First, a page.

Give yourself several hours to visit the Cliffs of Moher, so that if you arrive in bad weather, you can wait it out. Peak visiting hours are also 11am to 4pm, but the site opens from 9am November to February and from 8am March to October. Arriving early is the key to beating the crowds, or if you’re a late riser, waiting until the end of the day. You can even spend the early evening at the Cliffs of Moher, which is especially beautiful during the summer months of May until August when the site is open until 9pm.
How to plan your visit to the Cliffs of Moher
You will need tickets to visit the Cliffs of Moher, and it’s a good idea to buy these in advance online. That way, you avoid lengthy queues at the Visitor Centre. Your ticket includes parking and access to O’Brien’s Tower.
The Cliffs of Moher is very well organised and easy to walk, so if you have a car and are able to get to the visitor centre, don’t bother doing an organised tour. However, it’s worthwhile staying in county Clare, where the cliffs are situated, overnight. The area has lively pubs, quaint country accommodation and lovely historic towns.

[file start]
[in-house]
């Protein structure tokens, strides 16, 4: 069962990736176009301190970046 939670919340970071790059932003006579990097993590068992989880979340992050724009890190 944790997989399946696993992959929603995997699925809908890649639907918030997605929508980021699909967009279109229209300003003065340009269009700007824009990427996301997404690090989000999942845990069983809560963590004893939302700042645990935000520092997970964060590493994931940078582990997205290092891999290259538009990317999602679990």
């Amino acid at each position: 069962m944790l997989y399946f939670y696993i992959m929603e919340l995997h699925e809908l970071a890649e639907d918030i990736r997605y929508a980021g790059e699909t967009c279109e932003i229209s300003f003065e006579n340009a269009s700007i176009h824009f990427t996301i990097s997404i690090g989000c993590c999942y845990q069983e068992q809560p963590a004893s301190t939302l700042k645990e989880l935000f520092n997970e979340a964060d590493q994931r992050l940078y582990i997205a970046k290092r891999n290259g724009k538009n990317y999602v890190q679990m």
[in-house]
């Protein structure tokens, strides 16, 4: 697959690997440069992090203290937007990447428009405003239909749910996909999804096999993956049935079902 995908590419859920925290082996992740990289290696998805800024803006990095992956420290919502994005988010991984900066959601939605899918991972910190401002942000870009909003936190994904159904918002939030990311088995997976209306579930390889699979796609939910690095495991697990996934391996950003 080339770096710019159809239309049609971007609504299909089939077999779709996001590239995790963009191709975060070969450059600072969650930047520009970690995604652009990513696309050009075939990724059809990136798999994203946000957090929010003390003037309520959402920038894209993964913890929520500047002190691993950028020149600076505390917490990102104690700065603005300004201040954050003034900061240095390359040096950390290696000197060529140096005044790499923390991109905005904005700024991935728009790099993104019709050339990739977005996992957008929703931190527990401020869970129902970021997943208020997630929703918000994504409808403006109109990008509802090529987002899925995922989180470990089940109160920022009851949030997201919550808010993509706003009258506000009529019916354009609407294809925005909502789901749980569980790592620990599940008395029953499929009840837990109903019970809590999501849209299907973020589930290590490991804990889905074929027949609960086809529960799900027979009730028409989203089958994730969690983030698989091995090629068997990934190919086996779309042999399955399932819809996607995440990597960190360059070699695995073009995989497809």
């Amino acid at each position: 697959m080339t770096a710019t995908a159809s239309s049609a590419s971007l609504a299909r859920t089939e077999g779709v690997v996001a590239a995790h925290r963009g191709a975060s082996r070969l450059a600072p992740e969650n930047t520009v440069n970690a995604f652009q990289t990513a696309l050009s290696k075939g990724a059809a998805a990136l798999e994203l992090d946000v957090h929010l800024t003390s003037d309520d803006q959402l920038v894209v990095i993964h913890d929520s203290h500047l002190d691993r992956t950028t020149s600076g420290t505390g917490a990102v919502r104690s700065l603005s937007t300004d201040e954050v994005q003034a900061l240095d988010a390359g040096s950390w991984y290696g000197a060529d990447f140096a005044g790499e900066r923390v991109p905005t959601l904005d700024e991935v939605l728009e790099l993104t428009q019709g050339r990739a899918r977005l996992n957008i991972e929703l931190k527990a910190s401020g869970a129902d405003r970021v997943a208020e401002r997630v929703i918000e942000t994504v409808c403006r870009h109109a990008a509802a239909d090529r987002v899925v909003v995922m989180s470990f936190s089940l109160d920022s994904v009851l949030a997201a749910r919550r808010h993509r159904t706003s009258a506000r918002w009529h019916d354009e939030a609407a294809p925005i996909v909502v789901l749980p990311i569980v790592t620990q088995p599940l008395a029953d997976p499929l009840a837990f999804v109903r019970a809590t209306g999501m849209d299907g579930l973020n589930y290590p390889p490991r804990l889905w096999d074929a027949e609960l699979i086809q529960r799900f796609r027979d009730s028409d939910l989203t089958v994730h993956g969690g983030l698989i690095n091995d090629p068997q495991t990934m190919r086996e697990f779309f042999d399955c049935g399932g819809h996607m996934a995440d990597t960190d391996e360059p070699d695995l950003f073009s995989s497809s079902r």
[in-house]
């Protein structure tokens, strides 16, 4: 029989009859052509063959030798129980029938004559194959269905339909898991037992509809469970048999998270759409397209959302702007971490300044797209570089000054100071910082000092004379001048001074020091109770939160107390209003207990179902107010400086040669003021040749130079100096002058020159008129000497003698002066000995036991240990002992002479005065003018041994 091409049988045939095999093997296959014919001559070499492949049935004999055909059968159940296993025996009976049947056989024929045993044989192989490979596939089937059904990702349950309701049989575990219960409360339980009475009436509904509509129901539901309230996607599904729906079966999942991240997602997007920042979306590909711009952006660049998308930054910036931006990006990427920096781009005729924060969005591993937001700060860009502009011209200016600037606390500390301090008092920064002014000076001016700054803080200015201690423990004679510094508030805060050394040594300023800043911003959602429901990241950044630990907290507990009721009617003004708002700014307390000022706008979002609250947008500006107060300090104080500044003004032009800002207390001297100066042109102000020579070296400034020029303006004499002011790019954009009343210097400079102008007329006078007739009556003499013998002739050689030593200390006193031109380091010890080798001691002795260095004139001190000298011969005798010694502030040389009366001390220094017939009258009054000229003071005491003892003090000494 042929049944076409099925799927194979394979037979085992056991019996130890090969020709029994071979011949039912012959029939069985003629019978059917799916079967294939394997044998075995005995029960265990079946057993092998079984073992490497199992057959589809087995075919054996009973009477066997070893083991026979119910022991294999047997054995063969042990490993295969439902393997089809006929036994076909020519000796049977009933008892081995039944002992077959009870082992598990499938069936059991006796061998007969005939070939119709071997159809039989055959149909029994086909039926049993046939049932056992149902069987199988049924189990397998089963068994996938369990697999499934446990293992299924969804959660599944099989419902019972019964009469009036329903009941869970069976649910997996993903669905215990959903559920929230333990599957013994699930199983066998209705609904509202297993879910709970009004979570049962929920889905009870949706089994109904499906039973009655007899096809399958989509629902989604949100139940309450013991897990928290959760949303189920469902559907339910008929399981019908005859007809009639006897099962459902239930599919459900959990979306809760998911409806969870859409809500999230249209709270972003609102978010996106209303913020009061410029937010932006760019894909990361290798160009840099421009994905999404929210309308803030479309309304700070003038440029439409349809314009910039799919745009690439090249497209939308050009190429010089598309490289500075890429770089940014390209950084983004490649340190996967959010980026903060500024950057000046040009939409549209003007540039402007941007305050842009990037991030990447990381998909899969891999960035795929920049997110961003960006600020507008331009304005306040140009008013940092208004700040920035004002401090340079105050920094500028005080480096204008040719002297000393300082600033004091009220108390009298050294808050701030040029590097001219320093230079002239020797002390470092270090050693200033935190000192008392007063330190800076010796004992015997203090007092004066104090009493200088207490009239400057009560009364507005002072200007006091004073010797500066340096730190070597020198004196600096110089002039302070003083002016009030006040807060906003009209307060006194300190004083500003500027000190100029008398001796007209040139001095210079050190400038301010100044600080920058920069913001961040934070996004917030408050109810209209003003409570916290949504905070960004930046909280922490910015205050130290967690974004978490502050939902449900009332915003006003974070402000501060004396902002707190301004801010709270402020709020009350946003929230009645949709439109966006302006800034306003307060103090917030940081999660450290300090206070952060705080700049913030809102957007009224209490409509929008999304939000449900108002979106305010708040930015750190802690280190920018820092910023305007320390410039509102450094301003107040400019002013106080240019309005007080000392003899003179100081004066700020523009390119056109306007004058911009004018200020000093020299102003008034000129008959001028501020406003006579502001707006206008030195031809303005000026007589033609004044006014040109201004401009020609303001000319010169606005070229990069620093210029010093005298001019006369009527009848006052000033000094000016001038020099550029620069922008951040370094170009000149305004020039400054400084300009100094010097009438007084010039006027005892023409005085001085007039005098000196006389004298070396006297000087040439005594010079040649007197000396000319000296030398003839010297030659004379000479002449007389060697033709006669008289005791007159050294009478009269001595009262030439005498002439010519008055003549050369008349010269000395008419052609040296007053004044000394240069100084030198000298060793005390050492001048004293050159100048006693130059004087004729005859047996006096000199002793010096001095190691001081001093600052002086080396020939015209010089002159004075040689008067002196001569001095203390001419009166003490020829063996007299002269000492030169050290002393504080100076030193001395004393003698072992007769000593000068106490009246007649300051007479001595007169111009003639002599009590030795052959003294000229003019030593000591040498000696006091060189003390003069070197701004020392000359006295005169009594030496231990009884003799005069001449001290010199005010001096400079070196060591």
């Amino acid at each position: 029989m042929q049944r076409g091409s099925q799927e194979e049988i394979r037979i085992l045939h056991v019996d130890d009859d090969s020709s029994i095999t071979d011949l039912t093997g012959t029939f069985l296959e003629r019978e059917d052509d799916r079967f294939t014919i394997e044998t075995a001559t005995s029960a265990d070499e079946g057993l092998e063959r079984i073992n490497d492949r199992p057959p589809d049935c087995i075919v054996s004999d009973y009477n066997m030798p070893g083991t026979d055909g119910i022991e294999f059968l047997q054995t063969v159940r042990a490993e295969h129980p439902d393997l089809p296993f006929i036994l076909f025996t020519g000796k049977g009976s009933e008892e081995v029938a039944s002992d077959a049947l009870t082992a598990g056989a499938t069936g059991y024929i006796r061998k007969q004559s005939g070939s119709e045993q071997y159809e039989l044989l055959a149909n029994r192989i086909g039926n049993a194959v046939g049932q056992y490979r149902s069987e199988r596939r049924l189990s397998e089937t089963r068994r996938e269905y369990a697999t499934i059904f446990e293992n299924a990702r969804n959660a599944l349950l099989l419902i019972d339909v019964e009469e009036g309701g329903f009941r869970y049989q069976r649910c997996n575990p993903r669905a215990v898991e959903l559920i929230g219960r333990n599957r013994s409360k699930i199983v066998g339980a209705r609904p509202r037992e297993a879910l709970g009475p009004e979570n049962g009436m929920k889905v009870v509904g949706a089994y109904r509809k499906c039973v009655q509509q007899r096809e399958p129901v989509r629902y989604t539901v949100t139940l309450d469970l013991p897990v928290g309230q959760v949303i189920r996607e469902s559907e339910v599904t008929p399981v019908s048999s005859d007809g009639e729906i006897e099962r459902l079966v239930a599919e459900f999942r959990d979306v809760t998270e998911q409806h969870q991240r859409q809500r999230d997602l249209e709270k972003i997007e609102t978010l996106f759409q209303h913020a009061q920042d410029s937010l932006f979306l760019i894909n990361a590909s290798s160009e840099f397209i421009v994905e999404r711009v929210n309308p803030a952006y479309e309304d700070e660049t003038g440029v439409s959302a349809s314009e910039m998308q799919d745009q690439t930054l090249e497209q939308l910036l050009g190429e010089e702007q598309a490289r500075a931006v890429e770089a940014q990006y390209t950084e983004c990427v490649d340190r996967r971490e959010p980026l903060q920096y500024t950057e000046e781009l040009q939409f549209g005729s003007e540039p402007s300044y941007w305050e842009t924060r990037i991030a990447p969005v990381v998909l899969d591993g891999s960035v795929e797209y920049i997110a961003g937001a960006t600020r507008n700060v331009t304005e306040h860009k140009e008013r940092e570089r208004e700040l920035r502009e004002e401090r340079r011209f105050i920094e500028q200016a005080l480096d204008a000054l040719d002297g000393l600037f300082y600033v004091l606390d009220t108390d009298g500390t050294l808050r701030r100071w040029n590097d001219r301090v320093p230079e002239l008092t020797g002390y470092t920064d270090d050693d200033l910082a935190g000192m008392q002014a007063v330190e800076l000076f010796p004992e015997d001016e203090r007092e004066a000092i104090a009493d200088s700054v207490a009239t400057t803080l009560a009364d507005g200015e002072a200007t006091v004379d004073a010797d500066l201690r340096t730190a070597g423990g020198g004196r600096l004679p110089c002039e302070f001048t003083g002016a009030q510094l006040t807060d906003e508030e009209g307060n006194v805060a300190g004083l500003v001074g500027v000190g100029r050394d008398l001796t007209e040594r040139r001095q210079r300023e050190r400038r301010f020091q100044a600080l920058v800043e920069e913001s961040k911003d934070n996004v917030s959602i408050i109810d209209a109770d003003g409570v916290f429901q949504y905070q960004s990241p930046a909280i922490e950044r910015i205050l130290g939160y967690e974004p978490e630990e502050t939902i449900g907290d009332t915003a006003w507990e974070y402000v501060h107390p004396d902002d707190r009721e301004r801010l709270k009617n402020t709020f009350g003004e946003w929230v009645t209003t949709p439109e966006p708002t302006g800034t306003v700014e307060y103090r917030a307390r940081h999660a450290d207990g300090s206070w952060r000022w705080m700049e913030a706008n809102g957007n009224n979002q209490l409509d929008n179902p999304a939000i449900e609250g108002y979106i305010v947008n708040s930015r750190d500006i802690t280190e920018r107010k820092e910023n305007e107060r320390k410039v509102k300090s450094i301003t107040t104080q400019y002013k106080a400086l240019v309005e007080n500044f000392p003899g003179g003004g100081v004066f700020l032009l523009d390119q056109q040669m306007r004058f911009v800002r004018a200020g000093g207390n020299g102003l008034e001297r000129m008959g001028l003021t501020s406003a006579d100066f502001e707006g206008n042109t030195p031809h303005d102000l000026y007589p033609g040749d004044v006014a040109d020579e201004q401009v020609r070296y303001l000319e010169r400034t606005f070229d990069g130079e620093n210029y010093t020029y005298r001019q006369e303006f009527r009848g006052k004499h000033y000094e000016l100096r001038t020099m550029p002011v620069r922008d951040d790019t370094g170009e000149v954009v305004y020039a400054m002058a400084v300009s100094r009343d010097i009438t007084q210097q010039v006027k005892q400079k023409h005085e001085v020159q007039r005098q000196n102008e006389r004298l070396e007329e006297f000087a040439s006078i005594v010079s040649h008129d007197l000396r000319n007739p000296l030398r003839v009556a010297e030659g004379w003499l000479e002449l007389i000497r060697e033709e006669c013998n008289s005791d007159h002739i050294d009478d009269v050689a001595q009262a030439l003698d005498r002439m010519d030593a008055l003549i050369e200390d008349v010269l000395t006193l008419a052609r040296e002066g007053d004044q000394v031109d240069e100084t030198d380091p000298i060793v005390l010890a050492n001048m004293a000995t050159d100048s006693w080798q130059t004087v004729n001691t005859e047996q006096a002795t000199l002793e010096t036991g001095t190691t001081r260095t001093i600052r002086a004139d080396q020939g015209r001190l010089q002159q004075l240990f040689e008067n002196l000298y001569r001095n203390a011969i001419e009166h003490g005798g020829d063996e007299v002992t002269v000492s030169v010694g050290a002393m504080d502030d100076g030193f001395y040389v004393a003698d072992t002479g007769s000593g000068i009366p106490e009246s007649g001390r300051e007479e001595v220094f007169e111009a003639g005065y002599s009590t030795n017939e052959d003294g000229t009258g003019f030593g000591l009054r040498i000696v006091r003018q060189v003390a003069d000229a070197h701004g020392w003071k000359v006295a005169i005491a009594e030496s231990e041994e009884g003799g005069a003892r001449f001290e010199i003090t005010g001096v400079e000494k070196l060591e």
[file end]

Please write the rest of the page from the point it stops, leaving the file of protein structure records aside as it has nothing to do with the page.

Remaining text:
What to bring
Because of the unpredictable and often wild weather, dressing appropriately for the Cliffs of Moher and bringing the right gear is essential.
To start with, wear sturdy, waterproof footwear with grip. While the path is very accessible, it can be slippery due to rainfall. If you don’t have this type of footwear, take care when walking, even on sealed pathways. It’s also a good idea to wear waterproof clothing like a raincoat and water-resistant pants, although if you prefer, a poncho will suffice. Definitely bring an umbrella – rain can come in sheets on the wind.
You can buy ponchos and umbrellas from small stores at the Cliffs of Moher; just be warned that prices are steep.
The drive from Dublin is two hours and 45 minutes. Staying in Limerick is a great jump-off point, though, as the drive is only one hour, and Limerick itself is a vibrant, enjoyable Irish town worth visiting.
Not driving in Ireland? Opt for a tour. There are several available, leaving from various cities and towns from Dublin to Doolin.
If you want to travel by train, the best stop is Ennis via Limerick. From there, you can catch the Route 350 bus to the Cliffs of Moher, which also runs from Galway.